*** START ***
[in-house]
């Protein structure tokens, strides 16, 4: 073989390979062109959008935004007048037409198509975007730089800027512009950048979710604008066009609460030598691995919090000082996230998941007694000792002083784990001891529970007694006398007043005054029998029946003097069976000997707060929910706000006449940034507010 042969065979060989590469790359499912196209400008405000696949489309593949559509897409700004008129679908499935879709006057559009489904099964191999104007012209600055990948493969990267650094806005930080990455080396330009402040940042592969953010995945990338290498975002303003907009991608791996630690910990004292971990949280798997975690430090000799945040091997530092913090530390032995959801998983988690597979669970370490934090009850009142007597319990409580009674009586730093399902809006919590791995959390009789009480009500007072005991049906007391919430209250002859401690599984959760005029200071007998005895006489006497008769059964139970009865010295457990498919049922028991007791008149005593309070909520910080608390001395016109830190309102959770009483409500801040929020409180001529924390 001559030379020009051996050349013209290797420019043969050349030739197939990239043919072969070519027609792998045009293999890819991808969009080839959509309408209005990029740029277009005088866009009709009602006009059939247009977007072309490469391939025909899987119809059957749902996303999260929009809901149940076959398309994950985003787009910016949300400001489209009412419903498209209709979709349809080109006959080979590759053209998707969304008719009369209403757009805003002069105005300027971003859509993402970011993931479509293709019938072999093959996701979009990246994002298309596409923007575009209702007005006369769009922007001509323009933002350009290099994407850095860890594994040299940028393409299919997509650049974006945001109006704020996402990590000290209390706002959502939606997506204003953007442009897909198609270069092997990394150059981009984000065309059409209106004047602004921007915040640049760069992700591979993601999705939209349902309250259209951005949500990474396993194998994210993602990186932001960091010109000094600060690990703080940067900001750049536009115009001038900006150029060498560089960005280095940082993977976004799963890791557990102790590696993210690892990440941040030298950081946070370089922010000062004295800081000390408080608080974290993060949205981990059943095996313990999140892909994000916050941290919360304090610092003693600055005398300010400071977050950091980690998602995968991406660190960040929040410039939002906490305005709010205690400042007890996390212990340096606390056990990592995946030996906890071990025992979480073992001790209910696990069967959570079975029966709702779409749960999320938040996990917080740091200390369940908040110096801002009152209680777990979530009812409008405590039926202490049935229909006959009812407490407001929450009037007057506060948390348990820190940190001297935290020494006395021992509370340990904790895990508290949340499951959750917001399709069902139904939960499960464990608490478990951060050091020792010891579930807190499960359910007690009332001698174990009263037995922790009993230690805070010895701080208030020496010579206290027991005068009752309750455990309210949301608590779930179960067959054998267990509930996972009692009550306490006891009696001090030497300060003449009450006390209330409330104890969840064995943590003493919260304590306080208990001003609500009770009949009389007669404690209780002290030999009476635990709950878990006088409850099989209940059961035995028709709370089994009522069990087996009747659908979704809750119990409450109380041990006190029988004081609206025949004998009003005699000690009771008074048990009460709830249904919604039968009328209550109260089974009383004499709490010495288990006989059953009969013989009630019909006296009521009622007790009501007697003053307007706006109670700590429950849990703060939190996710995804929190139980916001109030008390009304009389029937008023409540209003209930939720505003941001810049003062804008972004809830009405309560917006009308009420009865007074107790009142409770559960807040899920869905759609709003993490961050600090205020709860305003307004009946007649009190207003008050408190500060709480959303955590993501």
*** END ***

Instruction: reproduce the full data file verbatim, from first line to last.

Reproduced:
[in-house]
């Protein structure tokens, strides 16, 4: 073989390979062109959008935004007048037409198509975007730089800027512009950048979710604008066009609460030598691995919090000082996230998941007694000792002083784990001891529970007694006398007043005054029998029946003097069976000997707060929910706000006449940034507010 042969065979060989590469790359499912196209400008405000696949489309593949559509897409700004008129679908499935879709006057559009489904099964191999104007012209600055990948493969990267650094806005930080990455080396330009402040940042592969953010995945990338290498975002303003907009991608791996630690910990004292971990949280798997975690430090000799945040091997530092913090530390032995959801998983988690597979669970370490934090009850009142007597319990409580009674009586730093399902809006919590791995959390009789009480009500007072005991049906007391919430209250002859401690599984959760005029200071007998005895006489006497008769059964139970009865010295457990498919049922028991007791008149005593309070909520910080608390001395016109830190309102959770009483409500801040929020409180001529924390 001559030379020009051996050349013209290797420019043969050349030739197939990239043919072969070519027609792998045009293999890819991808969009080839959509309408209005990029740029277009005088866009009709009602006009059939247009977007072309490469391939025909899987119809059957749902996303999260929009809901149940076959398309994950985003787009910016949300400001489209009412419903498209209709979709349809080109006959080979590759053209998707969304008719009369209403757009805003002069105005300027971003859509993402970011993931479509293709019938072999093959996701979009990246994002298309596409923007575009209702007005006369769009922007001509323009933002350009290099994407850095860890594994040299940028393409299919997509650049974006945001109006704020996402990590000290209390706002959502939606997506204003953007442009897909198609270069092997990394150059981009984000065309059409209106004047602004921007915040640049760069992700591979993601999705939209349902309250259209951005949500990474396993194998994210993602990186932001960091010109000094600060690990703080940067900001750049536009115009001038900006150029060498560089960005280095940082993977976004799963890791557990102790590696993210690892990440941040030298950081946070370089922010000062004295800081000390408080608080974290993060949205981990059943095996313990999140892909994000916050941290919360304090610092003693600055005398300010400071977050950091980690998602995968991406660190960040929040410039939002906490305005709010205690400042007890996390212990340096606390056990990592995946030996906890071990025992979480073992001790209910696990069967959570079975029966709702779409749960999320938040996990917080740091200390369940908040110096801002009152209680777990979530009812409008405590039926202490049935229909006959009812407490407001929450009037007057506060948390348990820190940190001297935290020494006395021992509370340990904790895990508290949340499951959750917001399709069902139904939960499960464990608490478990951060050091020792010891579930807190499960359910007690009332001698174990009263037995922790009993230690805070010895701080208030020496010579206290027991005068009752309750455990309210949301608590779930179960067959054998267990509930996972009692009550306490006891009696001090030497300060003449009450006390209330409330104890969840064995943590003493919260304590306080208990001003609500009770009949009389007669404690209780002290030999009476635990709950878990006088409850099989209940059961035995028709709370089994009522069990087996009747659908979704809750119990409450109380041990006190029988004081609206025949004998009003005699000690009771008074048990009460709830249904919604039968009328209550109260089974009383004499709490010495288990006989059953009969013989009630019909006296009521009622007790009501007697003053307007706006109670700590429950849990703060939190996710995804929190139980916001109030008390009304009389029937008023409540209003209930939720505003941001810049003062804008972004809830009405309560917006009308009420009865007074107790009142409770559960807040899920869905759609709003993490961050600090205020709860305003307004009946007649009190207003008050408190500060709480959303955590993501």